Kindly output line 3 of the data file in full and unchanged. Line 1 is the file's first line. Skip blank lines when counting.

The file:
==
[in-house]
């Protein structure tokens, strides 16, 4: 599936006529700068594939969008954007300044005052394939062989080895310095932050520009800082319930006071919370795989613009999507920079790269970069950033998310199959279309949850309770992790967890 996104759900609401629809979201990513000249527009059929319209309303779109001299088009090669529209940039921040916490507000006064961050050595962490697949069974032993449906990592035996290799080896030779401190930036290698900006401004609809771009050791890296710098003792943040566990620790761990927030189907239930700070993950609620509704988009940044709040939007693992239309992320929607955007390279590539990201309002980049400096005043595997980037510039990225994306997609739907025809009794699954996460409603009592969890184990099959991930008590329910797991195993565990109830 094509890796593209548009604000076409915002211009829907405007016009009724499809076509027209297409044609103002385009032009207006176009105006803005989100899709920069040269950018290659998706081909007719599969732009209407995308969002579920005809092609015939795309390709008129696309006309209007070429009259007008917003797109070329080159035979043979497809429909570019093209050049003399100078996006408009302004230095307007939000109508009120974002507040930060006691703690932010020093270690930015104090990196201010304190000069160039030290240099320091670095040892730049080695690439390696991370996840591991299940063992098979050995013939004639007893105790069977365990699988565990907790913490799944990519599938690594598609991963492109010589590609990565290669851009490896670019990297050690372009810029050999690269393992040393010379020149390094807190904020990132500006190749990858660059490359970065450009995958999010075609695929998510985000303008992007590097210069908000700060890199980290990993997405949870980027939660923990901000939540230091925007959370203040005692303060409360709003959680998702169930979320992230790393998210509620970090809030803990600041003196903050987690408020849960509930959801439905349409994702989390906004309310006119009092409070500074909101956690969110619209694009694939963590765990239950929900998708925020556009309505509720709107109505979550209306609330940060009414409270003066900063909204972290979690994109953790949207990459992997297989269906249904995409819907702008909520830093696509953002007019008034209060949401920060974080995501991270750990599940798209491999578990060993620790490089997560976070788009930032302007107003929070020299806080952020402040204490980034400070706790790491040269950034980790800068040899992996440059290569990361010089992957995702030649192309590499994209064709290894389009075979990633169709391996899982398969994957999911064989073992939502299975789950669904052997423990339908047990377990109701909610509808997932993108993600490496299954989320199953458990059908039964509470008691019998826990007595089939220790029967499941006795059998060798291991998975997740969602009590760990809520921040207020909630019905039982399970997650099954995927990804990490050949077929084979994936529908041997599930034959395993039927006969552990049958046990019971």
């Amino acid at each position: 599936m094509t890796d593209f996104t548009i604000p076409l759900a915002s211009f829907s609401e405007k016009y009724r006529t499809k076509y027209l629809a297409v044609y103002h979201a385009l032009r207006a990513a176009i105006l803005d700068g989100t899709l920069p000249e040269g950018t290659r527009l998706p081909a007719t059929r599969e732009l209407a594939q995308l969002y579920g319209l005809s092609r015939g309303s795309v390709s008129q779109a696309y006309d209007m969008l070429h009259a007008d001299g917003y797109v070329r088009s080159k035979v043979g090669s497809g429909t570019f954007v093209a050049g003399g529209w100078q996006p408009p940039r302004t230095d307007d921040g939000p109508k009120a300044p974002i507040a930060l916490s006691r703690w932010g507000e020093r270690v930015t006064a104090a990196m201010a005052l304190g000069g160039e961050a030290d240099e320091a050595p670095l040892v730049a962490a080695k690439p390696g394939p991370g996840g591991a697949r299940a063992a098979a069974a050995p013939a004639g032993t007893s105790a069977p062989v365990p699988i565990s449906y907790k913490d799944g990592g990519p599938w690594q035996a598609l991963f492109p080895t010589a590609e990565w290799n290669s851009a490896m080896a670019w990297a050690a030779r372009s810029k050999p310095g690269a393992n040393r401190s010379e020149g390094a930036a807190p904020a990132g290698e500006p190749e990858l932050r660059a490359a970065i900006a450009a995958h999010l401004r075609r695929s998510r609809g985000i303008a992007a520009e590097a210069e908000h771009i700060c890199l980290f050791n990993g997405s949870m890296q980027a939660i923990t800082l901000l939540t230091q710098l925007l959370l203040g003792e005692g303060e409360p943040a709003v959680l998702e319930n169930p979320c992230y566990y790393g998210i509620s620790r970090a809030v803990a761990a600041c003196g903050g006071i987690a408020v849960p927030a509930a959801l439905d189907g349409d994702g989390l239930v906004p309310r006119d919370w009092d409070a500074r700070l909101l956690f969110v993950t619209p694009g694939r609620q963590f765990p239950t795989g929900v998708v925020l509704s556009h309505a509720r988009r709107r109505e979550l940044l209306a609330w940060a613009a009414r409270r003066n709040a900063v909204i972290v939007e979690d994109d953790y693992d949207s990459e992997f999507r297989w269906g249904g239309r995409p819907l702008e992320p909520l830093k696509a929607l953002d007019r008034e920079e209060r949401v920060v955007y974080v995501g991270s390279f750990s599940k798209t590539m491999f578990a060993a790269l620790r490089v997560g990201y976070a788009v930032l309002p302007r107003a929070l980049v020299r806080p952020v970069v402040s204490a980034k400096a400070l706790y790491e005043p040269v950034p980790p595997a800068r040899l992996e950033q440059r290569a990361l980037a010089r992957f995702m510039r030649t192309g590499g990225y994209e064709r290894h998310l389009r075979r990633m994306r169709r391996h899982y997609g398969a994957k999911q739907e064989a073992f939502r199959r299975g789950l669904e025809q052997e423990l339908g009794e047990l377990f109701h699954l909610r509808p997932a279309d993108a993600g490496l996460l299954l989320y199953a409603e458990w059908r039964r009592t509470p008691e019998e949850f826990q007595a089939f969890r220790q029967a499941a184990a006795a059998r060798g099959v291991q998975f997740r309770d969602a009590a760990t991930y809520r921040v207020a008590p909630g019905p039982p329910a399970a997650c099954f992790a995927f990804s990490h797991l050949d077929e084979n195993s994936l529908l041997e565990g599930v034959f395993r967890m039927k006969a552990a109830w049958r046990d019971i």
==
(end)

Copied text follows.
């Amino acid at each position: 599936m094509t890796d593209f996104t548009i604000p076409l759900a915002s211009f829907s609401e405007k016009y009724r006529t499809k076509y027209l629809a297409v044609y103002h979201a385009l032009r207006a990513a176009i105006l803005d700068g989100t899709l920069p000249e040269g950018t290659r527009l998706p081909a007719t059929r599969e732009l209407a594939q995308l969002y579920g319209l005809s092609r015939g309303s795309v390709s008129q779109a696309y006309d209007m969008l070429h009259a007008d001299g917003y797109v070329r088009s080159k035979v043979g090669s497809g429909t570019f954007v093209a050049g003399g529209w100078q996006p408009p940039r302004t230095d307007d921040g939000p109508k009120a300044p974002i507040a930060l916490s006691r703690w932010g507000e020093r270690v930015t006064a104090a990196m201010a005052l304190g000069g160039e961050a030290d240099e320091a050595p670095l040892v730049a962490a080695k690439p390696g394939p991370g996840g591991a697949r299940a063992a098979a069974a050995p013939a004639g032993t007893s105790a069977p062989v365990p699988i565990s449906y907790k913490d799944g990592g990519p599938w690594q035996a598609l991963f492109p080895t010589a590609e990565w290799n290669s851009a490896m080896a670019w990297a050690a030779r372009s810029k050999p310095g690269a393992n040393r401190s010379e020149g390094a930036a807190p904020a990132g290698e500006p190749e990858l932050r660059a490359a970065i900006a450009a995958h999010l401004r075609r695929s998510r609809g985000i303008a992007a520009e590097a210069e908000h771009i700060c890199l980290f050791n990993g997405s949870m890296q980027a939660i923990t800082l901000l939540t230091q710098l925007l959370l203040g003792e005692g303060e409360p943040a709003v959680l998702e319930n169930p979320c992230y566990y790393g998210i509620s620790r970090a809030v803990a761990a600041c003196g903050g006071i987690a408020v849960p927030a509930a959801l439905d189907g349409d994702g989390l239930v906004p309310r006119d919370w009092d409070a500074r700070l909101l956690f969110v993950t619209p694009g694939r609620q963590f765990p239950t795989g929900v998708v925020l509704s556009h309505a509720r988009r709107r109505e979550l940044l209306a609330w940060a613009a009414r409270r003066n709040a900063v909204i972290v939007e979690d994109d953790y693992d949207s990459e992997f999507r297989w269906g249904g239309r995409p819907l702008e992320p909520l830093k696509a929607l953002d007019r008034e920079e209060r949401v920060v955007y974080v995501g991270s390279f750990s599940k798209t590539m491999f578990a060993a790269l620790r490089v997560g990201y976070a788009v930032l309002p302007r107003a929070l980049v020299r806080p952020v970069v402040s204490a980034k400096a400070l706790y790491e005043p040269v950034p980790p595997a800068r040899l992996e950033q440059r290569a990361l980037a010089r992957f995702m510039r030649t192309g590499g990225y994209e064709r290894h998310l389009r075979r990633m994306r169709r391996h899982y997609g398969a994957k999911q739907e064989a073992f939502r199959r299975g789950l669904e025809q052997e423990l339908g009794e047990l377990f109701h699954l909610r509808p997932a279309d993108a993600g490496l996460l299954l989320y199953a409603e458990w059908r039964r009592t509470p008691e019998e949850f826990q007595a089939f969890r220790q029967a499941a184990a006795a059998r060798g099959v291991q998975f997740r309770d969602a009590a760990t991930y809520r921040v207020a008590p909630g019905p039982p329910a399970a997650c099954f992790a995927f990804s990490h797991l050949d077929e084979n195993s994936l529908l041997e565990g599930v034959f395993r967890m039927k006969a552990a109830w049958r046990d019971i």